Funding ratio jumps to 99% at Dutch healthcare scheme PFZW
NETHERLANDS - The €125bn Pensioenfonds Zorg en Welzijn (PFZW) has seen its funding ratio jump from 92% in the second quarter to 99% in the third, due in part to the newly adopted ‘ultimate forward rate’.
Releasing its quarterly results earlier this week, the Dutch healthcare scheme said its funding ratio increased by 7% in the third quarter.
PFZW said the increase was due in part to European central banks’ measures to combat the euro crisis and stimulate the economy.
It also said the change prescribed by the Dutch central bank (DNB) for computing the rate used to calculate the market value of liabilities had had a positive impact on its funding.
In its last quarterly report, PFZW, like many other Dutch pension funds, warned participants of possible rights cuts next year.
This week, managing director Peter Borgdorff said: “There were two factors that could make a difference: a rise in interest rates and a change in the calculation of the actuarial interest rate.
“In the event, interest rates did rise and a different method has been adopted to determine the actuarial interest rate.”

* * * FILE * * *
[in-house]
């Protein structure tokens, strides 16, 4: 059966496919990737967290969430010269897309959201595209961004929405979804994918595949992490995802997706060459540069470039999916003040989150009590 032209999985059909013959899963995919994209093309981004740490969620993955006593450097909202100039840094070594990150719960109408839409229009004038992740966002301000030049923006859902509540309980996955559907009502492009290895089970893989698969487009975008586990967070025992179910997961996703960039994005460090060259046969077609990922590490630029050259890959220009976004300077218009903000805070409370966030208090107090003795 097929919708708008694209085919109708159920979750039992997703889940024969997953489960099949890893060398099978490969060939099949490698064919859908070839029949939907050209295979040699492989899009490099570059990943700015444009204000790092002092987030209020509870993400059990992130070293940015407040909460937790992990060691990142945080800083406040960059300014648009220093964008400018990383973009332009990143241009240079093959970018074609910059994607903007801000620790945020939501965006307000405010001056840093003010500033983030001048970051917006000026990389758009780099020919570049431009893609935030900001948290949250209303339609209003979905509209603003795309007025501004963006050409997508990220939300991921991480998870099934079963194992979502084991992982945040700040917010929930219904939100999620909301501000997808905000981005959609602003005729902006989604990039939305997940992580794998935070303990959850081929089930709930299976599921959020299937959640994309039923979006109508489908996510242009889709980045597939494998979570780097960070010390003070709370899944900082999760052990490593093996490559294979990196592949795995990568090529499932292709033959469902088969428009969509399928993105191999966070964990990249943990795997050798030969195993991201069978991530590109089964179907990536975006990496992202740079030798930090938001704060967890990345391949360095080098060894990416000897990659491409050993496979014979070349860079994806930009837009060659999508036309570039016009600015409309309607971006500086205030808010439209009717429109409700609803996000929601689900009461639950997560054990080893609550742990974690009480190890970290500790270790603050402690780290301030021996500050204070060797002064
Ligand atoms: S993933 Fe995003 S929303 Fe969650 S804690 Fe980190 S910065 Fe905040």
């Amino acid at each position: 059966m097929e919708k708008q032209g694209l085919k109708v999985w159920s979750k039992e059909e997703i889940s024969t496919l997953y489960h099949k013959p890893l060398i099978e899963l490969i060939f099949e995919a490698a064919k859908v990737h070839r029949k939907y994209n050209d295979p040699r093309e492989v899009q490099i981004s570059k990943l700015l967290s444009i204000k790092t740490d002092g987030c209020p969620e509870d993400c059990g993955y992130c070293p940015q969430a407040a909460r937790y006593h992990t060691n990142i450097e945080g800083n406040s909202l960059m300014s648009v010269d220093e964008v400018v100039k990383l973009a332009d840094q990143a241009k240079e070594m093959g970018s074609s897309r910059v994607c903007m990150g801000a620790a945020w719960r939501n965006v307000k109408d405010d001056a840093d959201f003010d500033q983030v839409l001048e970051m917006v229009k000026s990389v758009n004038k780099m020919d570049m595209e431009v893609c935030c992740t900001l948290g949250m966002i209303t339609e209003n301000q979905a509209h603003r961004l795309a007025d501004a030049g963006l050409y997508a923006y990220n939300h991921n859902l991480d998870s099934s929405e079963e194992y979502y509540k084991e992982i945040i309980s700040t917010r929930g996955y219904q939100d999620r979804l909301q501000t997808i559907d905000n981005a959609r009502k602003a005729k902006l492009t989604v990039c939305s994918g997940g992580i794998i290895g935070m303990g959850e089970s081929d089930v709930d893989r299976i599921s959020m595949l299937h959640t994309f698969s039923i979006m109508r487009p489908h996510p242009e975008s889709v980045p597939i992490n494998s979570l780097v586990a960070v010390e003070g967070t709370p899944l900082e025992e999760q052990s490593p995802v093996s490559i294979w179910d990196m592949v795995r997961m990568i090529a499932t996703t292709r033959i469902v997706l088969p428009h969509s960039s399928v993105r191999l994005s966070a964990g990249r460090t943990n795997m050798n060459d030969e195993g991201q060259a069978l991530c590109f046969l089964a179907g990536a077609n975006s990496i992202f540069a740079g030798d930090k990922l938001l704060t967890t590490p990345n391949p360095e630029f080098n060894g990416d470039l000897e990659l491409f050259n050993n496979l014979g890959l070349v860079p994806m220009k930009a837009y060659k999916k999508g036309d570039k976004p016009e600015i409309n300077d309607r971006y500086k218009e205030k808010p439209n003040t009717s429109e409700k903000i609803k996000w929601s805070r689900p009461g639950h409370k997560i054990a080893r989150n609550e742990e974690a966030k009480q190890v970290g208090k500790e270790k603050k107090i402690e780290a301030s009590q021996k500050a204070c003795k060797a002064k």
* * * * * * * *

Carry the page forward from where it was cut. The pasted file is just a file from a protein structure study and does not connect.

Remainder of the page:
However, Borgdorff conceded that the new calculation method - the ‘ultimate forward rate’ (UFR) - had not solved all of the pension fund’s problems.
“To stay on track with the short-term recovery plan, we need a funding ratio of 100.4% by the end of this year,” he said.
“We are now very close to that figure, but the situation will remain tense in the coming months.”
Earlier this month, the Dutch regulator adopted a new discount rate for pension funds that takes into account a 4.2% UFR, similar to the term structure for insurers.
At the time, Pim van Diepen, actuary and principal at Mercer, said the rate had effectively raised the average pension scheme’s funding ratio by 3 percentage points.
However, according to Neil Gilfedder, managing director and head of analytic applied research group at MSCI in the US, the UFR might also hide potential risks for pension funds.
He told IPE the new rate could lull schemes into putting off making tough choices. He also warned that it might also lead to a divergence of economic and regulatory risk.